Stoller: We have an extended cut. There actually is…I never liked the extended cut personally because I like…we spend a lot of time figuring out our final cut. We test and test and test it, whatnot. Having said that, there’s one sequence we’re adding back into the movie for the extended cut that is pretty amazing that I think people are going to love. And there’s so much extra material. I mean, I’ve certainly read as you asked about do I read reviews and stuff, like people are like none of the jokes in the trailers are like in the movie. And it’s like and we have whole sequences and scenes that weren’t in the movie. You know we have a whole opening sequence that took place at Hatfield House which is this like old castle in England where Rose and Russell like basically Rose dumps Russell in an opening sequence. And it’s like this crazy party and was cut. So that’s going to be in the additional scenes or cut scenes. We have tons of live performances that we’re putting on there. We have music videos. There’s a music video for the song called I Am Jesus what is one of the funniest music videos, like we just could not find a place for it in the movie, but it’s like crazy funny. And we have the whole video. Every video you see in the movie we have an entire video of it that will be on the DVD, so the whole video for African Child, the whole video for Super Tight, you know the Jackie Q songs.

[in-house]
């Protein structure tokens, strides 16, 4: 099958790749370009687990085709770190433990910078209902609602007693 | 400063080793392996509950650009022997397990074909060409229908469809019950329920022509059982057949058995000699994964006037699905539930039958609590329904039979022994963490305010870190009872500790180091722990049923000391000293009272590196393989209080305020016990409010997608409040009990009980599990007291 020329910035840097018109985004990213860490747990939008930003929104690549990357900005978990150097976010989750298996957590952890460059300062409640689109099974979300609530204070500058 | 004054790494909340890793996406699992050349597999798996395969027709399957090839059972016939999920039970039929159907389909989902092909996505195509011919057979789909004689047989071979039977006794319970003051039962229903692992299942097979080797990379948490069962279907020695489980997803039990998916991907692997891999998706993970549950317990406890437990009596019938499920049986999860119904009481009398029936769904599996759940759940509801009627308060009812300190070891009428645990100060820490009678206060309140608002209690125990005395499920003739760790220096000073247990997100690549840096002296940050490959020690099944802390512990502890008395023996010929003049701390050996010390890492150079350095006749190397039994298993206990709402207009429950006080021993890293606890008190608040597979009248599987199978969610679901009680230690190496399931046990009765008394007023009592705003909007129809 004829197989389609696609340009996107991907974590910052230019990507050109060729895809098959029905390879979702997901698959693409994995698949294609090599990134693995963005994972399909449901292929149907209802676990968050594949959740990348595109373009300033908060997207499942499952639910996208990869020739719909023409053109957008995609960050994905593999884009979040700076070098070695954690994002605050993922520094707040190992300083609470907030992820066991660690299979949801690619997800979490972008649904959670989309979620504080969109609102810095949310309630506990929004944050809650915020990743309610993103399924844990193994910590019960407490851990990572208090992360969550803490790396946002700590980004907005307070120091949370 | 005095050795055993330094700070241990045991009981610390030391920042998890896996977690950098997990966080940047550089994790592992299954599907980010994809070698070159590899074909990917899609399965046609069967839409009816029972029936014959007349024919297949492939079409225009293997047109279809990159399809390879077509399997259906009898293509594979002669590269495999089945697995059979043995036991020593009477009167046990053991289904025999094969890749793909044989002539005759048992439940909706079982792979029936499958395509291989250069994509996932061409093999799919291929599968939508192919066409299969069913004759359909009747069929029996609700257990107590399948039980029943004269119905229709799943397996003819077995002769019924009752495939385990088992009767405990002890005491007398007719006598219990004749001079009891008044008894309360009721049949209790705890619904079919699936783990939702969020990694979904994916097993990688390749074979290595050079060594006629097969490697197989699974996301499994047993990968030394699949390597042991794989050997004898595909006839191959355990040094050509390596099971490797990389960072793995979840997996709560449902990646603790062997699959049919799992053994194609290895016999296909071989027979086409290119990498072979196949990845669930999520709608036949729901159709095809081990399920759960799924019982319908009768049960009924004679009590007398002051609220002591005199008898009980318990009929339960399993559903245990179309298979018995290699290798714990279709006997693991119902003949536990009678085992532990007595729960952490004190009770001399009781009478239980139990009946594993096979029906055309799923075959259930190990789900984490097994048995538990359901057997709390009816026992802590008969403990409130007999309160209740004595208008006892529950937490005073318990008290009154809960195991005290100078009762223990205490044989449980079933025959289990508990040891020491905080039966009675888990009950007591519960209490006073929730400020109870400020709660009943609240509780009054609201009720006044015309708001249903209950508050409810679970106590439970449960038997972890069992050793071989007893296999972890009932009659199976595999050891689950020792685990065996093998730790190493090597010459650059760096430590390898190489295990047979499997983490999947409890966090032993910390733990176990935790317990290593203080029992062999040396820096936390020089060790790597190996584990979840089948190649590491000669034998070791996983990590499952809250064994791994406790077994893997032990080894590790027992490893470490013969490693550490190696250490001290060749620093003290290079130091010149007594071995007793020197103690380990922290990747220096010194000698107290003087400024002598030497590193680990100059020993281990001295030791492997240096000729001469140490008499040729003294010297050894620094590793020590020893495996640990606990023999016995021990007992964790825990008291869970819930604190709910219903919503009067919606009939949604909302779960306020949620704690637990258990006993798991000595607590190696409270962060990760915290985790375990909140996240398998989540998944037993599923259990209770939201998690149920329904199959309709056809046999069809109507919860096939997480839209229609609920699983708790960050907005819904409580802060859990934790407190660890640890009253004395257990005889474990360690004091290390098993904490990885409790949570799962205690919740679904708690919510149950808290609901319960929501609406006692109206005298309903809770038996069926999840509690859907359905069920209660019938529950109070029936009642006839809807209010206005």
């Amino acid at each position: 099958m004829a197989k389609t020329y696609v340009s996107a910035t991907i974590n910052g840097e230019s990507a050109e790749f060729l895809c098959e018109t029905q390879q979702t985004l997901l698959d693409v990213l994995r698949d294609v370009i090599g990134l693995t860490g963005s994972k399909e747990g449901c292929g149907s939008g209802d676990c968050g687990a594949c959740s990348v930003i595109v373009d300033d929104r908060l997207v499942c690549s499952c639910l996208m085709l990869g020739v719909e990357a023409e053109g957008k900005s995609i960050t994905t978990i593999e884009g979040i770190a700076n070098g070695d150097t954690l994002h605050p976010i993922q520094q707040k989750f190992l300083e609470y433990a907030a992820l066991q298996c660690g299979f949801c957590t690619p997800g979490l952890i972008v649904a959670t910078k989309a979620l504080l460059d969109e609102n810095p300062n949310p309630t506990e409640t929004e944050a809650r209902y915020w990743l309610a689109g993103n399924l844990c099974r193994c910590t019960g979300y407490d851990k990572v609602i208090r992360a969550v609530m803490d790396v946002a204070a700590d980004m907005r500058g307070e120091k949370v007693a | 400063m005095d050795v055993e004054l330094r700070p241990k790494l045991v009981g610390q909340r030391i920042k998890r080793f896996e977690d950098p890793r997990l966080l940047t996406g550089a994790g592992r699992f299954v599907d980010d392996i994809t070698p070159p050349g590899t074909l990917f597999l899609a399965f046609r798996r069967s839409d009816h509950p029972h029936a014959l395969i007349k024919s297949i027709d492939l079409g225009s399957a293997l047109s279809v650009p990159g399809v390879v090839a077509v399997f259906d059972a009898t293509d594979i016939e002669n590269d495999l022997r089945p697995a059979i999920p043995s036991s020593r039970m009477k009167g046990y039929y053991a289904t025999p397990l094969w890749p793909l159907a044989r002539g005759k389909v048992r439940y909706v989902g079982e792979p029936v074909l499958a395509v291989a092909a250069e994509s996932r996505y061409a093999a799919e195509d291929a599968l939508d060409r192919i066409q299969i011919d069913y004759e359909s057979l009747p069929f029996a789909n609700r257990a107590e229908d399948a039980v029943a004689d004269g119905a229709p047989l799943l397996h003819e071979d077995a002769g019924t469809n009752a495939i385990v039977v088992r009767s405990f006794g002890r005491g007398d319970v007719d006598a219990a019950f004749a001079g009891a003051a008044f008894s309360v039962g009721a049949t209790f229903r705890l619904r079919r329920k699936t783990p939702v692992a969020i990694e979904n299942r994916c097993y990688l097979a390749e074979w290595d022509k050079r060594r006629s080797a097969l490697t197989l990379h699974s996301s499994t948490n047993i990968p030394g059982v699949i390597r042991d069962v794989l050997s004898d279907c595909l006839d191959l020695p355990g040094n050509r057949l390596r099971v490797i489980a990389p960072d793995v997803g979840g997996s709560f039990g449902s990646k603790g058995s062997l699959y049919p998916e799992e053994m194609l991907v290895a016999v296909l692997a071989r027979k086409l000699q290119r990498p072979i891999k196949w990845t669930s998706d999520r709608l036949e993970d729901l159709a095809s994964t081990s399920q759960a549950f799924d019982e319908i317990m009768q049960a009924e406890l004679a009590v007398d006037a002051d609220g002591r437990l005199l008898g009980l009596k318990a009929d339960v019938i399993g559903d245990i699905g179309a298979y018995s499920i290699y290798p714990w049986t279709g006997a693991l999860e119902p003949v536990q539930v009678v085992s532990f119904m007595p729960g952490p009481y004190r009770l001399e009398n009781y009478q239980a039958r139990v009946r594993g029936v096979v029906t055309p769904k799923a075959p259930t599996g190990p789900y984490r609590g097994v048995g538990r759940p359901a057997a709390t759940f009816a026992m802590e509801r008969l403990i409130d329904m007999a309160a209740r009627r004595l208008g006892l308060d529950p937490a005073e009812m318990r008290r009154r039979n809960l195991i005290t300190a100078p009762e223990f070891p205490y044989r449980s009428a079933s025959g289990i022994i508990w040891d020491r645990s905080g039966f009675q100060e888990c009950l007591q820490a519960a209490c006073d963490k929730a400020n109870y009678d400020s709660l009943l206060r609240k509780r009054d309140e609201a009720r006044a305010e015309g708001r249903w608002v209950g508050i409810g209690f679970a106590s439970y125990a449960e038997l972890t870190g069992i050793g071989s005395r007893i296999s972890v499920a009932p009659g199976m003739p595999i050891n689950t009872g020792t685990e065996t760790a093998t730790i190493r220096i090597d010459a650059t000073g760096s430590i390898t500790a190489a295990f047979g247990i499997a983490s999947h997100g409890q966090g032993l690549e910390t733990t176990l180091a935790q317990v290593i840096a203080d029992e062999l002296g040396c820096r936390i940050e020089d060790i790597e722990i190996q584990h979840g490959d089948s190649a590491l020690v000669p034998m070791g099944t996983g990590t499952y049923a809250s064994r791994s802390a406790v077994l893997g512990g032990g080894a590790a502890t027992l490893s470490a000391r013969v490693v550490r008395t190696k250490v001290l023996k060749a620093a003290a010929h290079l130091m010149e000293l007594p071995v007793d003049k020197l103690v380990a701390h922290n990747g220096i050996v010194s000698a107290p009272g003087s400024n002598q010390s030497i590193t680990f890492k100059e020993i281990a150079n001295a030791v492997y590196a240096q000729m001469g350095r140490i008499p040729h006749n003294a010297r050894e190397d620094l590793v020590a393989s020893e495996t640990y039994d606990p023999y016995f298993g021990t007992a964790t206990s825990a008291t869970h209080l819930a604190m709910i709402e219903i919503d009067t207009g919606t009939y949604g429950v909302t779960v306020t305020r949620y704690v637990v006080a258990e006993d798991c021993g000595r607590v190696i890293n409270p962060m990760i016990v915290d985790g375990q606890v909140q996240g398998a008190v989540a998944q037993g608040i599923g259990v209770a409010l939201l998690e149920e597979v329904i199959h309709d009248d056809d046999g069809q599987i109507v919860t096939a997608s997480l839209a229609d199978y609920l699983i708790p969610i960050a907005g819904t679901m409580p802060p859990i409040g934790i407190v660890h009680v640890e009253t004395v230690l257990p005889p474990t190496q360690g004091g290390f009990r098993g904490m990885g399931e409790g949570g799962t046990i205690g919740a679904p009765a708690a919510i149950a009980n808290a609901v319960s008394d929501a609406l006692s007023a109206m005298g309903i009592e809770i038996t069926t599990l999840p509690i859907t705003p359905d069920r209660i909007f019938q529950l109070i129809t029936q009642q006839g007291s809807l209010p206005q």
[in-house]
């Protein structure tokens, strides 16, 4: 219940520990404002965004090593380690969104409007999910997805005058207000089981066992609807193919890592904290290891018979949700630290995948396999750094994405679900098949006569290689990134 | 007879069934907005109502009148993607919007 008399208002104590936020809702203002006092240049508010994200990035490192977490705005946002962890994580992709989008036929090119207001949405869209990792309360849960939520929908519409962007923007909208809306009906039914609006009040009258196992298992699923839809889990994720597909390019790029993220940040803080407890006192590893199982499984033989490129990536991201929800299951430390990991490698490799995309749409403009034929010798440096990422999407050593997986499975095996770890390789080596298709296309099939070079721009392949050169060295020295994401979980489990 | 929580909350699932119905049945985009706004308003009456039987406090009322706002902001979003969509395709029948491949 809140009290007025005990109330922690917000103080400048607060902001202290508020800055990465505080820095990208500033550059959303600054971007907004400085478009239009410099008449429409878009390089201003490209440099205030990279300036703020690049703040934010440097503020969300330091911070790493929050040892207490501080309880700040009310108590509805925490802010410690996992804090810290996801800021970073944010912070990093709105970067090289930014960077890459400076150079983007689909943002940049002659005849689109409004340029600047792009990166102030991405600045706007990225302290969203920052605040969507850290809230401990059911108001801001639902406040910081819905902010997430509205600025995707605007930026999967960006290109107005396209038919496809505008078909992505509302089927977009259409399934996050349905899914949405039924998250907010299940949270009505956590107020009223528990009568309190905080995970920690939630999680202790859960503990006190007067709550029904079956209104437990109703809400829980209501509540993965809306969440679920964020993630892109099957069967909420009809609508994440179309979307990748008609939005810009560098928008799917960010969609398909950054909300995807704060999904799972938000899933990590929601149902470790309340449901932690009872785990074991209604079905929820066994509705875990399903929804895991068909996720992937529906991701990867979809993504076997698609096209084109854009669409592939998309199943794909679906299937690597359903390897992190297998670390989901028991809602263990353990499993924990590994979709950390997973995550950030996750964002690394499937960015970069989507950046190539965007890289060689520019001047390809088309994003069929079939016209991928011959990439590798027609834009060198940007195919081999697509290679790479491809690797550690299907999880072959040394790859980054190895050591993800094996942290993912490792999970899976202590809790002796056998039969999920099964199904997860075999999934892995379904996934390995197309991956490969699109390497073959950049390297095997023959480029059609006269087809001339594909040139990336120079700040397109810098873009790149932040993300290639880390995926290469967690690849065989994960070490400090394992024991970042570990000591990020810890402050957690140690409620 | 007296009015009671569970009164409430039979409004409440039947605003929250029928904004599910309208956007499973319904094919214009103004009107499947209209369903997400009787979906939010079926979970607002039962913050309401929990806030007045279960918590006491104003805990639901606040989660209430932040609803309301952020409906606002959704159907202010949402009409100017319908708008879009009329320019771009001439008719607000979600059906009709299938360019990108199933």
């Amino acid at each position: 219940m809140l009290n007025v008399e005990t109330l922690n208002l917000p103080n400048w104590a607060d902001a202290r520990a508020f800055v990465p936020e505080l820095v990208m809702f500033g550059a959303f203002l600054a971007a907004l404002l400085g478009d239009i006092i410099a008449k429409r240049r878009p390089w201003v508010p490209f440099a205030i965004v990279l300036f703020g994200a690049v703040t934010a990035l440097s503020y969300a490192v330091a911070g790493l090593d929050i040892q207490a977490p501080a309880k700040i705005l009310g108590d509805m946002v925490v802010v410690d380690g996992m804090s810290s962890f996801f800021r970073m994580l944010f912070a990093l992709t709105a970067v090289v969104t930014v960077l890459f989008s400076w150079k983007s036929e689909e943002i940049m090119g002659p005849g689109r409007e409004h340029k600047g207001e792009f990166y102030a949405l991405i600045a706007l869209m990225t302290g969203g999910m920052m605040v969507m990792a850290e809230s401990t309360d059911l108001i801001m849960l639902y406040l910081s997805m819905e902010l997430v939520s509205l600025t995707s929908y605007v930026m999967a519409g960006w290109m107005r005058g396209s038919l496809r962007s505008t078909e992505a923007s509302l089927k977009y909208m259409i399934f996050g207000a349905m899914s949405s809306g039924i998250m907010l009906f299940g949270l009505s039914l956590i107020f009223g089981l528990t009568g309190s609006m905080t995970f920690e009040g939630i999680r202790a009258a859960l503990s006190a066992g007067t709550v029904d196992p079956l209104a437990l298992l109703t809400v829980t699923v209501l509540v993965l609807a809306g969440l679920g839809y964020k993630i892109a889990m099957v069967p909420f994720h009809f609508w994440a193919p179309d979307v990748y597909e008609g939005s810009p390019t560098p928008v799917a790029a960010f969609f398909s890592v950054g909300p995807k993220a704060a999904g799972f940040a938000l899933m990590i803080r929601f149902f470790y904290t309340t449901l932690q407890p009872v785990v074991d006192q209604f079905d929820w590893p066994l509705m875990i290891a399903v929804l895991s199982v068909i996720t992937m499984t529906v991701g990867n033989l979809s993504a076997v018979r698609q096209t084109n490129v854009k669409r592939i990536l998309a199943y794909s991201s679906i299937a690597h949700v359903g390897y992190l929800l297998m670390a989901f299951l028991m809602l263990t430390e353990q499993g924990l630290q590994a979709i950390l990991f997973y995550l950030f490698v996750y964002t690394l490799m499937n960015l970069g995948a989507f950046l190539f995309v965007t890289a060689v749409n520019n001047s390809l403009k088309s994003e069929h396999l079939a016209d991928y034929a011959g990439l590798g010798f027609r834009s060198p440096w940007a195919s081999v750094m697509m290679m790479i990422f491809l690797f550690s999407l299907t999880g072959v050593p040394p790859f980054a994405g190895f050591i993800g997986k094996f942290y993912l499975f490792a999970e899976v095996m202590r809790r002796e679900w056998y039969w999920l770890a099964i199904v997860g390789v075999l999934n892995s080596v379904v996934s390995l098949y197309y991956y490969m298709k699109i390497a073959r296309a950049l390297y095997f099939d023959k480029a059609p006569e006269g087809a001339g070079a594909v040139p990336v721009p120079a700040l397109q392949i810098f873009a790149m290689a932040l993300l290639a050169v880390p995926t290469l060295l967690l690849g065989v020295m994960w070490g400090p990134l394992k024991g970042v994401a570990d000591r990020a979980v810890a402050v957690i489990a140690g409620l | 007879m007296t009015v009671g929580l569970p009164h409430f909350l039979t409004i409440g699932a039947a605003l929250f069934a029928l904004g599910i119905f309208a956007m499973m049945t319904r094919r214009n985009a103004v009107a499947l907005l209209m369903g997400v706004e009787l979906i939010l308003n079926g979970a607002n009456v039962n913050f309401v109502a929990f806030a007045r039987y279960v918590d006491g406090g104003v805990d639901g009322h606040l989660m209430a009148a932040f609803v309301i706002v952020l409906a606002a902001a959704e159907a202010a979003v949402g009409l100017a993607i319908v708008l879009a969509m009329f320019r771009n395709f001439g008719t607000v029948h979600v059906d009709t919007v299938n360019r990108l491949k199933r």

So what you’re trying to say is the fans might get their money’s worth?

Stoller: Yes, the fans are going to get their money’s worth. It’s like…and everything on there is funny. It’s not like random crap they put in a movie. I think it’s all very funny, so.

Get Him to the Greek movie poster Jonah Hill, Russell BrandSo of course I’ve reached to point of where I ask, obviously, according to the always to the “always-accurate” IMDb and the trades, you’re attached to a few different things.  What’s accurate and what do you think might be your next project?

Nicholas Stoller: Right now I’m attached to write a few things.  The Muppets, Jason [Segel] and I have been working on for a while and James Bobin is attached to direct it and they actually had a table read on Saturday with all the puppets and that’s going to shoot in September.  Just really excited about that.  It’s kind of a dream-come-true for all three of us so that’s thrilling.


So that’s for September and then I’m writing Gulliver’s Travels with Rob Letterman directing and it’s coming out at Christmas time.  And I saw a rough cut of it and it’s already just awesome.  Even without any visual effects.  Even with just Jack Black against a green screen, it’s all really great.  I’m very excited about that.  It’s kind of a great mix of comedy and action-adventure-fantasy that I think people are going to be really into it.


And then I’m writing Stretch Armstrong for Rob Letterman, which is pretty thrilling because of all these superhero movies and it’s just exciting to take a crack at a big superhero franchise and to really delve into that world.